He’s a no-nonsense, dollars-and-cents Republican with efficient, wholesome stake-president hair running for office. If you guessed either Mitt Romney or Republican Salt Lake County Mayor nominee Mark Crockett, you guessed correctly.
With a Tuesday recount in and Mark Crockett now officially clinching his party’s nomination for county mayor by 1,019 votes against his opponent, West Valley City Mayor Mike Winder, Crockett finally prepares for a fall showdown with Democratic nominee Ben McAdams.
McAdams, a wildly popular Democrat who works as a senior adviser to Salt Lake City Mayor Ralph Becker and has had great success at the Legislature—for a Democrat—has had an advantage in the race, having defeated his fellow Senate colleague, Ross Romero, in the April convention.
But Crockett also has a huge advantage working in his favor—the GOP’s 2012 presidential nominee Mitt Romney. The first-ever member of the Church of Jesus Christ of Latter-day Saints to be nominated for president by a major party understandably is wildly popular in the state, and his appearance on the ballot in the November general election is expected to help draw Republicans out to the polls in droves. In the June Primary, Romney clinched 93 percent of the vote among Utah Republicans.
It’s the Mitt-mania that can only help out the election of Crockett, (pictured), a Salt Lake County Council member who has campaigned on a very traditional fiscal conservative, market approach to his campaign. The credential Crockett has touted most has not been his time on the council so much as his private-sector experience as a business consultant helping to turn around failing companies.
That's not unlike the Romney campaign, which has also lasered in with unerring focus on jobs, the economy and bringing a message of business smarts to improving the battered economy and employment rate.
“With the surge of voters for Romney, that absolutely helps someone like Crockett,” says Matthew Burbank, a professor of political science at the University of Utah. “Both because there are some similarities there between the men and also, I think, that [Romney] simply attracts more Republican voters to the polls.”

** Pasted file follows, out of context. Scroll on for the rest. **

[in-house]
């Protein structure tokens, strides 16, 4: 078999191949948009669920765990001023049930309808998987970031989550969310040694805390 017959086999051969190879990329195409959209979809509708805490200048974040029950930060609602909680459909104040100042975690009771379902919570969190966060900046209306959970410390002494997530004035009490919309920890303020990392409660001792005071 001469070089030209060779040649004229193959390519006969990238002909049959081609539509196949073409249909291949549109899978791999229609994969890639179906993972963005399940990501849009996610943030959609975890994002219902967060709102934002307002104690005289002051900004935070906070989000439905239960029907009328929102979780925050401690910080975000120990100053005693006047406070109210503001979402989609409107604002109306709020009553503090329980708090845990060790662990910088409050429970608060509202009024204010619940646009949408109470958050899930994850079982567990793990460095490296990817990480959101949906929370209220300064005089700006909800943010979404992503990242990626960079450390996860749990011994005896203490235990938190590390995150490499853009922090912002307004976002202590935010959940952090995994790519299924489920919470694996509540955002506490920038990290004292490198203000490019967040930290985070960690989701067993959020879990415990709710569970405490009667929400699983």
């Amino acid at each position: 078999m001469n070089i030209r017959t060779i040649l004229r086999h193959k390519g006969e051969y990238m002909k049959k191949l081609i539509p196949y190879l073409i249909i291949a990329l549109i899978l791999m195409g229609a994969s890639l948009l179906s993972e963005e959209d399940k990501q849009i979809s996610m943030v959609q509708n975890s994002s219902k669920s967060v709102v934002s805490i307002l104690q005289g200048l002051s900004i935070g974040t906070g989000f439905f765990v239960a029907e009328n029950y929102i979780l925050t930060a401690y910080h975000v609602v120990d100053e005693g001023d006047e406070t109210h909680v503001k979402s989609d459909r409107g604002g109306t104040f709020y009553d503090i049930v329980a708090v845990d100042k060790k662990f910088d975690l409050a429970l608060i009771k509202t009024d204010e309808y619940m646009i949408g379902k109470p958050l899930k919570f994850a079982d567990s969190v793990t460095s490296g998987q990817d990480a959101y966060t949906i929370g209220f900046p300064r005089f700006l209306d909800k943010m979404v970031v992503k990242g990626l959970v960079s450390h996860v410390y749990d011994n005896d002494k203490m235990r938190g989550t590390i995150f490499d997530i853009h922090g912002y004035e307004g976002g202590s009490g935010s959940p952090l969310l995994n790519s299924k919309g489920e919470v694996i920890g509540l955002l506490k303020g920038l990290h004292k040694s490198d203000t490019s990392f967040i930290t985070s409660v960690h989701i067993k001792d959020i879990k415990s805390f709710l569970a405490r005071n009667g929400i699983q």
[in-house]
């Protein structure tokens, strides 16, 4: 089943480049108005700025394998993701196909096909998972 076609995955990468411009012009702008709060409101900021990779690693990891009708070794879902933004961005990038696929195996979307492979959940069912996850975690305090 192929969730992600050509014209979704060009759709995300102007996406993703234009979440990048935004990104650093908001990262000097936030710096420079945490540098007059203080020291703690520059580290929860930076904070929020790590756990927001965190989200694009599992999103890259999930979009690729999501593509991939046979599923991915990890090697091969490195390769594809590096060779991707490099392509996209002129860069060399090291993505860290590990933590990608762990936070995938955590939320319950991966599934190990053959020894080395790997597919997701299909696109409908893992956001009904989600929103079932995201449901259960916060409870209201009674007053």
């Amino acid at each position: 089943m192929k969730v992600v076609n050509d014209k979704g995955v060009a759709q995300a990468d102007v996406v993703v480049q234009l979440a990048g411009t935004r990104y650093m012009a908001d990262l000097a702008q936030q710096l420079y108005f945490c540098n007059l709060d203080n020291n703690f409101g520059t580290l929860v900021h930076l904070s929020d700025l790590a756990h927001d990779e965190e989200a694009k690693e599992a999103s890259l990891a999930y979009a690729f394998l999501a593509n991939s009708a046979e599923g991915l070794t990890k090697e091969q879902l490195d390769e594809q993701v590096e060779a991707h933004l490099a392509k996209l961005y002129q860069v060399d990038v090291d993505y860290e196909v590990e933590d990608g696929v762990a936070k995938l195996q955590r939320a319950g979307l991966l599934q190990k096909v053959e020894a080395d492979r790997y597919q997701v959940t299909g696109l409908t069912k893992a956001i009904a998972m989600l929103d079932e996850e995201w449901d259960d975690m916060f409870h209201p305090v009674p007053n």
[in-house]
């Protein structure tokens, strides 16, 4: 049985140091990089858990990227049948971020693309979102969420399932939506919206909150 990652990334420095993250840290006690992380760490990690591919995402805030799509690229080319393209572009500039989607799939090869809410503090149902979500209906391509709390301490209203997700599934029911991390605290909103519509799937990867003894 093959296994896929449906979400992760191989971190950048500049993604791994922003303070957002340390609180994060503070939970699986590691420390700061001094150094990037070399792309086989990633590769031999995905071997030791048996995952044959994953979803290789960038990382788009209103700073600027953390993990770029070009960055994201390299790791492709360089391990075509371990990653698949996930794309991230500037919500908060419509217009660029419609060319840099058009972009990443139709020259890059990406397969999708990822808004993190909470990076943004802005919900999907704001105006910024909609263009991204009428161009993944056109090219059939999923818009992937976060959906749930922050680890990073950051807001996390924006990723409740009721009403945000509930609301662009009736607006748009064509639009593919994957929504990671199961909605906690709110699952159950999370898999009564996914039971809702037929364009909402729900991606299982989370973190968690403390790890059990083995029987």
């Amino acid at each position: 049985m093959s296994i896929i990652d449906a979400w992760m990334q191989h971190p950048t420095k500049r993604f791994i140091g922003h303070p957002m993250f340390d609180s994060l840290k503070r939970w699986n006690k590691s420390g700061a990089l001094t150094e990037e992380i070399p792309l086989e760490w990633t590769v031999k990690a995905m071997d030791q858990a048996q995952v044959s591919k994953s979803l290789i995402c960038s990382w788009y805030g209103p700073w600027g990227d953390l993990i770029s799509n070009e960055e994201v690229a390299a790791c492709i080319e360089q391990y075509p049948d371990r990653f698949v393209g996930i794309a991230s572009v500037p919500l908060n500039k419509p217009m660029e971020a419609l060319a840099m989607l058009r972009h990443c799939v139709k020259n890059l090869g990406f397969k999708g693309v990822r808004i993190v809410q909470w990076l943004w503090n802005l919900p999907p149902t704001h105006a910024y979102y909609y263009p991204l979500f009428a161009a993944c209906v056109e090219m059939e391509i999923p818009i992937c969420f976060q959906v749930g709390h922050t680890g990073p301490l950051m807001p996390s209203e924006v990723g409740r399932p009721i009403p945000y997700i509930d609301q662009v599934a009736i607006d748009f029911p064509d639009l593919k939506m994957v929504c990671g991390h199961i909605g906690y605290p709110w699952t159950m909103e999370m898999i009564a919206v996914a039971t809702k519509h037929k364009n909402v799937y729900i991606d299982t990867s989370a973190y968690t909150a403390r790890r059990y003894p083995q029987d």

While the dramatic campaign of Barack Obama helped not only give Obama Salt Lake County in 2008 by a margin of 296 votes, it also made the county council majority Democrat for the first time in years and helped to reelect Mayor Peter Corroon. This year, however, is going to be all about Romney and that means Democrats will have an uphill battle. Shortly after the announcement of Crockett’s securing the nomination, McAdams’ campaign released a statement emphasizing first McAdams’ own sense of fiscal conservatism.
“My plans for conservative fiscal management will focus on eliminating wasteful tax-dollar spending, promoting economic growth and increasing government efficiency,” the statement read.
Burbank believes that it's possible McAdams could pick up some independents and moderates who voted for Winder, but to win, his campaign will have to focus more on getting out every Democrat to the polls and garnering new supporters wherever he can. “I think he’s in a pretty good position to do that,” Burbank says of McAdams. “He’s a very positively profiled Democrat, a lot of people like him and there’s some enthusiasm for his candidacy. But Democrats will have to work pretty hard to win Salt Lake County. Last time, they barely won Salt Lake County with Obama, and it's going to be a much more Republican tide this year.”